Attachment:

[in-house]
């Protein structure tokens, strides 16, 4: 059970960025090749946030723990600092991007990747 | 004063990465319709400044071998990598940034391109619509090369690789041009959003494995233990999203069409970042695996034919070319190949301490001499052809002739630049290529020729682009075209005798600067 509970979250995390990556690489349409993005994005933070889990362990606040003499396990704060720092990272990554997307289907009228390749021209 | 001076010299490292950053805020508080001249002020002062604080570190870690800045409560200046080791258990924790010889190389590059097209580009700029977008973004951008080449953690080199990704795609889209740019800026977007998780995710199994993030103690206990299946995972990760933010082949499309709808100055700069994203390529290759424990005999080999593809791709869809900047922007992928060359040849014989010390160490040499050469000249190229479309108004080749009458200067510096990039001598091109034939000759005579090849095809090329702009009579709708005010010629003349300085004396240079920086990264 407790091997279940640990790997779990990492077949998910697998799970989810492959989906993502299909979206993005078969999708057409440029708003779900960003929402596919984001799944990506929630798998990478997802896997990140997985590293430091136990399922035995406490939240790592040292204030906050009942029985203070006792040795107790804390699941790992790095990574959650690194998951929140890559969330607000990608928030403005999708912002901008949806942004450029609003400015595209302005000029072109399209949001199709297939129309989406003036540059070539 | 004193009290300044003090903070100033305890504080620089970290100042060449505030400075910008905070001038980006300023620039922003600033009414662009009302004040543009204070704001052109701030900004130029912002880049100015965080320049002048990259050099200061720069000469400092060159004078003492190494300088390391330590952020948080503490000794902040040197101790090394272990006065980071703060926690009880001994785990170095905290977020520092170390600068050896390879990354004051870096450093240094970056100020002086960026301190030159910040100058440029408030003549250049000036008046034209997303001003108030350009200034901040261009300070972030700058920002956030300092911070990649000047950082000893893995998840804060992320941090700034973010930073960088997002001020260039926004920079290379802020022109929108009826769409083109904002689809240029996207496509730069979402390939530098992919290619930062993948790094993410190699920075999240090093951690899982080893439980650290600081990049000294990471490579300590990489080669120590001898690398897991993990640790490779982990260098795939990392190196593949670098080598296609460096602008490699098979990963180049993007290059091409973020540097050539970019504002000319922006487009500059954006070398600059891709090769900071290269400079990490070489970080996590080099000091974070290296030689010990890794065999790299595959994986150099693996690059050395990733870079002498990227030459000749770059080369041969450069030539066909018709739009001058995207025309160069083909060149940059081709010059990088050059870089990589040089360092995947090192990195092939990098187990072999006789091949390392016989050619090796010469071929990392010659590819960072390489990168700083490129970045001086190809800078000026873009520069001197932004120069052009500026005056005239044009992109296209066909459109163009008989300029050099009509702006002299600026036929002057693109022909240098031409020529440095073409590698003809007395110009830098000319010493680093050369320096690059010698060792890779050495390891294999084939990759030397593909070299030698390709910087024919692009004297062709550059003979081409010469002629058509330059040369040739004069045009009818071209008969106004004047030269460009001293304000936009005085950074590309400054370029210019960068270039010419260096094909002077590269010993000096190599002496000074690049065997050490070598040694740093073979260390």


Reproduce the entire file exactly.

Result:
[in-house]
């Protein structure tokens, strides 16, 4: 059970960025090749946030723990600092991007990747 | 004063990465319709400044071998990598940034391109619509090369690789041009959003494995233990999203069409970042695996034919070319190949301490001499052809002739630049290529020729682009075209005798600067 509970979250995390990556690489349409993005994005933070889990362990606040003499396990704060720092990272990554997307289907009228390749021209 | 001076010299490292950053805020508080001249002020002062604080570190870690800045409560200046080791258990924790010889190389590059097209580009700029977008973004951008080449953690080199990704795609889209740019800026977007998780995710199994993030103690206990299946995972990760933010082949499309709808100055700069994203390529290759424990005999080999593809791709869809900047922007992928060359040849014989010390160490040499050469000249190229479309108004080749009458200067510096990039001598091109034939000759005579090849095809090329702009009579709708005010010629003349300085004396240079920086990264 407790091997279940640990790997779990990492077949998910697998799970989810492959989906993502299909979206993005078969999708057409440029708003779900960003929402596919984001799944990506929630798998990478997802896997990140997985590293430091136990399922035995406490939240790592040292204030906050009942029985203070006792040795107790804390699941790992790095990574959650690194998951929140890559969330607000990608928030403005999708912002901008949806942004450029609003400015595209302005000029072109399209949001199709297939129309989406003036540059070539 | 004193009290300044003090903070100033305890504080620089970290100042060449505030400075910008905070001038980006300023620039922003600033009414662009009302004040543009204070704001052109701030900004130029912002880049100015965080320049002048990259050099200061720069000469400092060159004078003492190494300088390391330590952020948080503490000794902040040197101790090394272990006065980071703060926690009880001994785990170095905290977020520092170390600068050896390879990354004051870096450093240094970056100020002086960026301190030159910040100058440029408030003549250049000036008046034209997303001003108030350009200034901040261009300070972030700058920002956030300092911070990649000047950082000893893995998840804060992320941090700034973010930073960088997002001020260039926004920079290379802020022109929108009826769409083109904002689809240029996207496509730069979402390939530098992919290619930062993948790094993410190699920075999240090093951690899982080893439980650290600081990049000294990471490579300590990489080669120590001898690398897991993990640790490779982990260098795939990392190196593949670098080598296609460096602008490699098979990963180049993007290059091409973020540097050539970019504002000319922006487009500059954006070398600059891709090769900071290269400079990490070489970080996590080099000091974070290296030689010990890794065999790299595959994986150099693996690059050395990733870079002498990227030459000749770059080369041969450069030539066909018709739009001058995207025309160069083909060149940059081709010059990088050059870089990589040089360092995947090192990195092939990098187990072999006789091949390392016989050619090796010469071929990392010659590819960072390489990168700083490129970045001086190809800078000026873009520069001197932004120069052009500026005056005239044009992109296209066909459109163009008989300029050099009509702006002299600026036929002057693109022909240098031409020529440095073409590698003809007395110009830098000319010493680093050369320096690059010698060792890779050495390891294999084939990759030397593909070299030698390709910087024919692009004297062709550059003979081409010469002629058509330059040369040739004069045009009818071209008969106004004047030269460009001293304000936009005085950074590309400054370029210019960068270039010419260096094909002077590269010993000096190599002496000074690049065997050490070598040694740093073979260390």